From the day they stood together to announce their lawsuit in their Bridgeport, Connecticut, attorney’s office four years ago, a group of Sandy Hook parents have said the same thing — all they wanted was to learn about the marketing strategy behind the Remington semiautomatic rifle used to kill their children.
Facing what seemed liked impenetrable congressional protection for the gun industry, the odds grew longer when a state judge threw the case out. But last week’s stunning state Supreme Court ruling allowing the case to proceed has increased their chances of getting access to secret marketing documents that gun manufacturers like Remington have fought hard to protect.
“We’re not starting from a completely blank slate here. You don’t get to a marketing campaign like they have had targeting young men that wasn’t well thought out,” said Josh Koskoff, lawyer for the Sandy Hook families. “These families weren’t the target audience for Remington. The Sandy Hook shooter was their target. He was in the crosshairs of their marketing campaign, and he knew a lot about what that gun could do.”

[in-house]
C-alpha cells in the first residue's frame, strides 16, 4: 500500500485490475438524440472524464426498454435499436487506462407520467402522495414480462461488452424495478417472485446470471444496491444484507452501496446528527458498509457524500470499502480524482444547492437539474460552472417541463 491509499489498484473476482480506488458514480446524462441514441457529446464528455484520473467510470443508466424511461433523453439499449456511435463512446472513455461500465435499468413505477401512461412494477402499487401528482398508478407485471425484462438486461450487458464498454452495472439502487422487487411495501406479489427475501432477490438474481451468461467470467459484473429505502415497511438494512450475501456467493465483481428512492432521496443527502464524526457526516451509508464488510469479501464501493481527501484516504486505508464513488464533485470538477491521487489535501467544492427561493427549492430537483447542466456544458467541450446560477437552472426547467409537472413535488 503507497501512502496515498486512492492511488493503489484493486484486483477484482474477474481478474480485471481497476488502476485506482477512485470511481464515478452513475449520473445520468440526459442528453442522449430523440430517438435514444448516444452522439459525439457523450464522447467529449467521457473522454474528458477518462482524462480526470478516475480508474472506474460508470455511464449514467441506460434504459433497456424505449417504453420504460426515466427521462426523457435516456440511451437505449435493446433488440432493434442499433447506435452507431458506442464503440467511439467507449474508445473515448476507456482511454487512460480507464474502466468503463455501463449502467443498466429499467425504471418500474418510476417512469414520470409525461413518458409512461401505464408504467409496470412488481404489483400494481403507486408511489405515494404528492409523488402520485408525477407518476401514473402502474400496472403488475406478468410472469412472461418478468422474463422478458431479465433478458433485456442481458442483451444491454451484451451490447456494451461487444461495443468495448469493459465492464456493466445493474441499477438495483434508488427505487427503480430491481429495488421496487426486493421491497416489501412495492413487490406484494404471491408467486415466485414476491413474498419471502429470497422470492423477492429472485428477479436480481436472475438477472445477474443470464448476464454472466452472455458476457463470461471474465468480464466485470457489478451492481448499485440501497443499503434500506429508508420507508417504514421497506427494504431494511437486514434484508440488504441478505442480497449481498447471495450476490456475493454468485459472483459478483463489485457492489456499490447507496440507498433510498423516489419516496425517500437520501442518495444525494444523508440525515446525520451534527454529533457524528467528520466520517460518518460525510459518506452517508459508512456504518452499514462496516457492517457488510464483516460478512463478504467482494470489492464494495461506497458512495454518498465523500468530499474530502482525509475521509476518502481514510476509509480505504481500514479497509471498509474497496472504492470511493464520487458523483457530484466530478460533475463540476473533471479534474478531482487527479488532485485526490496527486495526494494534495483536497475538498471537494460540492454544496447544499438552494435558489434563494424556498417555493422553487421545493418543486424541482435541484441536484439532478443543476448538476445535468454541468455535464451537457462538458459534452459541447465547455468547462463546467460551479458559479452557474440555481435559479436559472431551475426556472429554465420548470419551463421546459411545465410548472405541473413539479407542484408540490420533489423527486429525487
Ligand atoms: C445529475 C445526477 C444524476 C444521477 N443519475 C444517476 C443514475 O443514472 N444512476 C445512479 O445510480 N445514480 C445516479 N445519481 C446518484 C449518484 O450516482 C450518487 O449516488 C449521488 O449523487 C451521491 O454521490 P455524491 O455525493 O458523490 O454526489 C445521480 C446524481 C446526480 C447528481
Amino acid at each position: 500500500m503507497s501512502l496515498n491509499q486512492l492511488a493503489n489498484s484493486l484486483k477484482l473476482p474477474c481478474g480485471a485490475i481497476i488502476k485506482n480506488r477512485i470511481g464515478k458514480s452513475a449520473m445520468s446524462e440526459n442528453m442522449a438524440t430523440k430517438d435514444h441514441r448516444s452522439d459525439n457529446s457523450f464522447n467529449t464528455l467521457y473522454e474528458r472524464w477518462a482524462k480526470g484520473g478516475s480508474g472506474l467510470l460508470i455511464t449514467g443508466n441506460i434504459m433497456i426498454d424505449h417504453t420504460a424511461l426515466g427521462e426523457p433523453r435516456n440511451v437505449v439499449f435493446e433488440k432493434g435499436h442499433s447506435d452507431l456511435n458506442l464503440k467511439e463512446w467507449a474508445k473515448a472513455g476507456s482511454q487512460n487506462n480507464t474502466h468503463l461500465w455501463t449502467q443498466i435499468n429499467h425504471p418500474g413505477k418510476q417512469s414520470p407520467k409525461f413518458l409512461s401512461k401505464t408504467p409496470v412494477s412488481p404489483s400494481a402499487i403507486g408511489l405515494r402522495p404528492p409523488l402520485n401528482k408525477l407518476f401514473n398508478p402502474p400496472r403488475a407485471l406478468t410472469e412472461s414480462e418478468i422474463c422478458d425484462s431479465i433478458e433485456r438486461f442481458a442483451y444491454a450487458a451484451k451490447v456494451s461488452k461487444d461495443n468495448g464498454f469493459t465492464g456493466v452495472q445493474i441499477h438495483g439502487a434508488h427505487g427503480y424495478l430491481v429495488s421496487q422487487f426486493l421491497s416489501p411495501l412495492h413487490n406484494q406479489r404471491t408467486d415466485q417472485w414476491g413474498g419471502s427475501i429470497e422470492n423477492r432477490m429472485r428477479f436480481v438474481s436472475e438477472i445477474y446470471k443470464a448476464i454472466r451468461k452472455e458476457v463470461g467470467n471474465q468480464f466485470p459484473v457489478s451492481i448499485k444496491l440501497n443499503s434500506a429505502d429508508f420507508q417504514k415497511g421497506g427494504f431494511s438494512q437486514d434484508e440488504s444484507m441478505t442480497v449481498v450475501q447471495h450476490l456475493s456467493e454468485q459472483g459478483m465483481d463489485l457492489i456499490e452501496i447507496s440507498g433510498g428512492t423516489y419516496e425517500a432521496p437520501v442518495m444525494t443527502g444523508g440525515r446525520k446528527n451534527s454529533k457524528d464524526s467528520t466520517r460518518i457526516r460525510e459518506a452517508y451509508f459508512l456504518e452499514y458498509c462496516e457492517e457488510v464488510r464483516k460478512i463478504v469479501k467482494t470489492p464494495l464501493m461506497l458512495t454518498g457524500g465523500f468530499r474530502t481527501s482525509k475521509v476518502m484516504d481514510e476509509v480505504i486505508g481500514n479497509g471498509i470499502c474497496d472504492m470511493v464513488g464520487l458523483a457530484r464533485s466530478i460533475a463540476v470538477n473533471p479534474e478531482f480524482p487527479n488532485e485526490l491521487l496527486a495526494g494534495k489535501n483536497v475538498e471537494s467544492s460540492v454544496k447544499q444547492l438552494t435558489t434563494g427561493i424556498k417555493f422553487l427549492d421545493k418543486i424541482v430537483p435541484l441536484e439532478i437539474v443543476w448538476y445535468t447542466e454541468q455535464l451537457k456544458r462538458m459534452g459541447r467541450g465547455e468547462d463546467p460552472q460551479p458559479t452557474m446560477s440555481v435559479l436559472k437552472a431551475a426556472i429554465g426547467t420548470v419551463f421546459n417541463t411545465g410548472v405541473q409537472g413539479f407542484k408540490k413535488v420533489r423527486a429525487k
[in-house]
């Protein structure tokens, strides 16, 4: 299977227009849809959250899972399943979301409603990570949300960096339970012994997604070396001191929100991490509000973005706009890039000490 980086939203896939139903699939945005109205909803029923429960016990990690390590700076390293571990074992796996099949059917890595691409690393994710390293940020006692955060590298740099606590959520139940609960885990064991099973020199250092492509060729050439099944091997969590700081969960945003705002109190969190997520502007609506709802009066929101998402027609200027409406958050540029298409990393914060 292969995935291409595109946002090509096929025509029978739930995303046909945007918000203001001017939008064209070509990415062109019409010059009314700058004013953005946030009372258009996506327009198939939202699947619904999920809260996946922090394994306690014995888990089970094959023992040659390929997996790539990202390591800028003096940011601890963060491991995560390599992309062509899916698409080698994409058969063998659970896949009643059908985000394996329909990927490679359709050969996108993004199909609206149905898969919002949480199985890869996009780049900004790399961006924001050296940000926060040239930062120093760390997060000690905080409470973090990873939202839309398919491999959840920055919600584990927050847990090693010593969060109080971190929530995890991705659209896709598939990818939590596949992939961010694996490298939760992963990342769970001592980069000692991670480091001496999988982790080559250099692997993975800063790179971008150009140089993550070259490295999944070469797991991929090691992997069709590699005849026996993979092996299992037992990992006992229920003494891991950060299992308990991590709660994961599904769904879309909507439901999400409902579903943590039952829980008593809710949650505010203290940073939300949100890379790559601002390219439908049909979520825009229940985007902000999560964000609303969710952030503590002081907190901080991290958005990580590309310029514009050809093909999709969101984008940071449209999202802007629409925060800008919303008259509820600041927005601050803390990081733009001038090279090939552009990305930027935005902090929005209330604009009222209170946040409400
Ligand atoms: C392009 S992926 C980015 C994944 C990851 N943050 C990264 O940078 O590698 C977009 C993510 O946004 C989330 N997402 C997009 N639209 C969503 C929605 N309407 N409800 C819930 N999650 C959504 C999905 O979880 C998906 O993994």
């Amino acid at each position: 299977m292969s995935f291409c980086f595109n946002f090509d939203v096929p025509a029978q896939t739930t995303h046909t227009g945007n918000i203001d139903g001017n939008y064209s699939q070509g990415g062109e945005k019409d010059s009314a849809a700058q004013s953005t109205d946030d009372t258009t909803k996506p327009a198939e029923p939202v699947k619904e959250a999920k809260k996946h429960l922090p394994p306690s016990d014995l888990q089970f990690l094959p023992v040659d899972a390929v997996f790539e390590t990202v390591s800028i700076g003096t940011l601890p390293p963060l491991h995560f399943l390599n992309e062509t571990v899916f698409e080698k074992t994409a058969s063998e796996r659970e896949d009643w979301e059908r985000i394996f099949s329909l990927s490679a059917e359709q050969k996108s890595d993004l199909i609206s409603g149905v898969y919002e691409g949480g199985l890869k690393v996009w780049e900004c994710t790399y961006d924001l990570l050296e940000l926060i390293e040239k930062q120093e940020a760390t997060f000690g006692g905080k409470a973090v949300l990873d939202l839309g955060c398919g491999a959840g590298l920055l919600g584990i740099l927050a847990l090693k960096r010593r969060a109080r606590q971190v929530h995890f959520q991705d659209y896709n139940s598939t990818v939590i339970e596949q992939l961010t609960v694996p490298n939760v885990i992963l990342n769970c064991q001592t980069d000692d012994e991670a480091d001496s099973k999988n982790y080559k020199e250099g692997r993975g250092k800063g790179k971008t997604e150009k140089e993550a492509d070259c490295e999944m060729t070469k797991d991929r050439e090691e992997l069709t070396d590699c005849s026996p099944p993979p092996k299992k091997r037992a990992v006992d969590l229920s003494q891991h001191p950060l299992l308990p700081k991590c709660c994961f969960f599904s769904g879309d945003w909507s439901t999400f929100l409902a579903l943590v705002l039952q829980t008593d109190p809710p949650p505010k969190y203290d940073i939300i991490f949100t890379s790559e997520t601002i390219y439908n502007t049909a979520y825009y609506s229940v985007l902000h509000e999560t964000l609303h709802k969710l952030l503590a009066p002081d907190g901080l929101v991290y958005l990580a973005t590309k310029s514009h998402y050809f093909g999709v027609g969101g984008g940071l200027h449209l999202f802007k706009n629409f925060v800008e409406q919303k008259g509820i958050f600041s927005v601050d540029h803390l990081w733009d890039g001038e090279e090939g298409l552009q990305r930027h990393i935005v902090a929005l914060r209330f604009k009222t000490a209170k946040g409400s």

The state Supreme Court remanded the gun case back to Bridgeport Superior Court — a ruling that paves the way for the families to subpoena internal documents on how the gun companies have marketed the AR-15, which has been used in mass shootings.
“All we have ever wanted is to peel back the layers of this corporate entity Remington so we can find out what their goals were and objectives were in the marketing of this product,” William Sherlach said. His wife Mary Sherlach, the school psychologist, was one of 26 people gunned down in five minutes on Dec. 14, 2012, by Adam Lanza using a AR-15 made by Remington.
Remington and lawyers for the gun-maker have declined to comment since the decision by the state Supreme Court.
If the ruling stands, it possibly has created a path that other mass shooting victims can follow to get around the federal Protection of Lawful Commerce in Arms Act, which has protected the manufacturers of the AR-15 assault weapons from legal ramifications following mass shootings.
The court ruled that the Sandy Hook families should have the opportunity to prove that Remington violated the Connecticut Unfair Trade Practices Act by marketing what it knew was a weapon designed for military use to civilians.